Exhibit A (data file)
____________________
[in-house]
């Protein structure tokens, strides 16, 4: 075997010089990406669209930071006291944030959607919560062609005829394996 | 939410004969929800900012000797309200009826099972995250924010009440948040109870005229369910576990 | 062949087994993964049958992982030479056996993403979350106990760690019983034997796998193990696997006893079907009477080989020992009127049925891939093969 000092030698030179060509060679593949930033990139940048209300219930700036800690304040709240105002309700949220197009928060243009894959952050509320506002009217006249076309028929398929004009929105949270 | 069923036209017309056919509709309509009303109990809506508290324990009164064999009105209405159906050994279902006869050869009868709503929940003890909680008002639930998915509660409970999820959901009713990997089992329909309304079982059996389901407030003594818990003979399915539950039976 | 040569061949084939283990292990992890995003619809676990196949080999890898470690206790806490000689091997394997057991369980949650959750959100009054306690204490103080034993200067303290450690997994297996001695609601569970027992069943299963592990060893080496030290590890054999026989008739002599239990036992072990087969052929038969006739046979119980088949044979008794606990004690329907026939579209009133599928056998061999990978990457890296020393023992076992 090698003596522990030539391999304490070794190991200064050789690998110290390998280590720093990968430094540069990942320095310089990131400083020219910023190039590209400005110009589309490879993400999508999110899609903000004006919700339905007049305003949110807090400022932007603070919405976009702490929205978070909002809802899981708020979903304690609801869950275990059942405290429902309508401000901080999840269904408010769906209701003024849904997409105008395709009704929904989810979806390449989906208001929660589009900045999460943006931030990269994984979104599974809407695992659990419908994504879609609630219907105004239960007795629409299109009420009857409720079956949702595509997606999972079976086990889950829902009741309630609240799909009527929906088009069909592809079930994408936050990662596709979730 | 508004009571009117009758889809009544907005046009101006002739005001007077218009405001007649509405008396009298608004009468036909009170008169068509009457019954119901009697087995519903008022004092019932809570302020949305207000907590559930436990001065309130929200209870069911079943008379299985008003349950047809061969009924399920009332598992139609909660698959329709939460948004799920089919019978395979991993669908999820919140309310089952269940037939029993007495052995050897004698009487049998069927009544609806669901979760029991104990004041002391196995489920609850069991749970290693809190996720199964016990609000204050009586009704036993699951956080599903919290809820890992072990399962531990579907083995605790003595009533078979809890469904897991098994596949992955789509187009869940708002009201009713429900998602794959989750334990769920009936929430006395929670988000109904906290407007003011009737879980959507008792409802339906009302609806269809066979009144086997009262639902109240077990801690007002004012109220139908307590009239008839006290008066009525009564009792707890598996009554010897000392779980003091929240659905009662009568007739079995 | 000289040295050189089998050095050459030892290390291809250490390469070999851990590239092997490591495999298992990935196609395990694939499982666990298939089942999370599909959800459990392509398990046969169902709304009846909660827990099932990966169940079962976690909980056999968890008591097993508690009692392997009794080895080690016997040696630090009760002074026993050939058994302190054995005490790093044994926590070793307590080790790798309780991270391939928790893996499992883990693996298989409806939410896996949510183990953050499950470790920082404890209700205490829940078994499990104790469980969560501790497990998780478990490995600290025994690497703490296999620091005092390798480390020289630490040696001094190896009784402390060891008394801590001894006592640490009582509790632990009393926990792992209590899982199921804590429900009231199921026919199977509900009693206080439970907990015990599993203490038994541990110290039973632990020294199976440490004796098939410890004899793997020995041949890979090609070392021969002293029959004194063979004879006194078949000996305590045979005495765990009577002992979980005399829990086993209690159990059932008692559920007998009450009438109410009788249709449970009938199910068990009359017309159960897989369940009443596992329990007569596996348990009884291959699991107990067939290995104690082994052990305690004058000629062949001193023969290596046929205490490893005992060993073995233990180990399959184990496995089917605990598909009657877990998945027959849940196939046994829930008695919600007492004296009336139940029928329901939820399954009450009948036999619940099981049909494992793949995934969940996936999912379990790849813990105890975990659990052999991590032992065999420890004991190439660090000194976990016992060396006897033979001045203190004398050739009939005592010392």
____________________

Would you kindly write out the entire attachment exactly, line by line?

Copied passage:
[in-house]
């Protein structure tokens, strides 16, 4: 075997010089990406669209930071006291944030959607919560062609005829394996 | 939410004969929800900012000797309200009826099972995250924010009440948040109870005229369910576990 | 062949087994993964049958992982030479056996993403979350106990760690019983034997796998193990696997006893079907009477080989020992009127049925891939093969 000092030698030179060509060679593949930033990139940048209300219930700036800690304040709240105002309700949220197009928060243009894959952050509320506002009217006249076309028929398929004009929105949270 | 069923036209017309056919509709309509009303109990809506508290324990009164064999009105209405159906050994279902006869050869009868709503929940003890909680008002639930998915509660409970999820959901009713990997089992329909309304079982059996389901407030003594818990003979399915539950039976 | 040569061949084939283990292990992890995003619809676990196949080999890898470690206790806490000689091997394997057991369980949650959750959100009054306690204490103080034993200067303290450690997994297996001695609601569970027992069943299963592990060893080496030290590890054999026989008739002599239990036992072990087969052929038969006739046979119980088949044979008794606990004690329907026939579209009133599928056998061999990978990457890296020393023992076992 090698003596522990030539391999304490070794190991200064050789690998110290390998280590720093990968430094540069990942320095310089990131400083020219910023190039590209400005110009589309490879993400999508999110899609903000004006919700339905007049305003949110807090400022932007603070919405976009702490929205978070909002809802899981708020979903304690609801869950275990059942405290429902309508401000901080999840269904408010769906209701003024849904997409105008395709009704929904989810979806390449989906208001929660589009900045999460943006931030990269994984979104599974809407695992659990419908994504879609609630219907105004239960007795629409299109009420009857409720079956949702595509997606999972079976086990889950829902009741309630609240799909009527929906088009069909592809079930994408936050990662596709979730 | 508004009571009117009758889809009544907005046009101006002739005001007077218009405001007649509405008396009298608004009468036909009170008169068509009457019954119901009697087995519903008022004092019932809570302020949305207000907590559930436990001065309130929200209870069911079943008379299985008003349950047809061969009924399920009332598992139609909660698959329709939460948004799920089919019978395979991993669908999820919140309310089952269940037939029993007495052995050897004698009487049998069927009544609806669901979760029991104990004041002391196995489920609850069991749970290693809190996720199964016990609000204050009586009704036993699951956080599903919290809820890992072990399962531990579907083995605790003595009533078979809890469904897991098994596949992955789509187009869940708002009201009713429900998602794959989750334990769920009936929430006395929670988000109904906290407007003011009737879980959507008792409802339906009302609806269809066979009144086997009262639902109240077990801690007002004012109220139908307590009239008839006290008066009525009564009792707890598996009554010897000392779980003091929240659905009662009568007739079995 | 000289040295050189089998050095050459030892290390291809250490390469070999851990590239092997490591495999298992990935196609395990694939499982666990298939089942999370599909959800459990392509398990046969169902709304009846909660827990099932990966169940079962976690909980056999968890008591097993508690009692392997009794080895080690016997040696630090009760002074026993050939058994302190054995005490790093044994926590070793307590080790790798309780991270391939928790893996499992883990693996298989409806939410896996949510183990953050499950470790920082404890209700205490829940078994499990104790469980969560501790497990998780478990490995600290025994690497703490296999620091005092390798480390020289630490040696001094190896009784402390060891008394801590001894006592640490009582509790632990009393926990792992209590899982199921804590429900009231199921026919199977509900009693206080439970907990015990599993203490038994541990110290039973632990020294199976440490004796098939410890004899793997020995041949890979090609070392021969002293029959004194063979004879006194078949000996305590045979005495765990009577002992979980005399829990086993209690159990059932008692559920007998009450009438109410009788249709449970009938199910068990009359017309159960897989369940009443596992329990007569596996348990009884291959699991107990067939290995104690082994052990305690004058000629062949001193023969290596046929205490490893005992060993073995233990180990399959184990496995089917605990598909009657877990998945027959849940196939046994829930008695919600007492004296009336139940029928329901939820399954009450009948036999619940099981049909494992793949995934969940996936999912379990790849813990105890975990659990052999991590032992065999420890004991190439660090000194976990016992060396006897033979001045203190004398050739009939005592010392």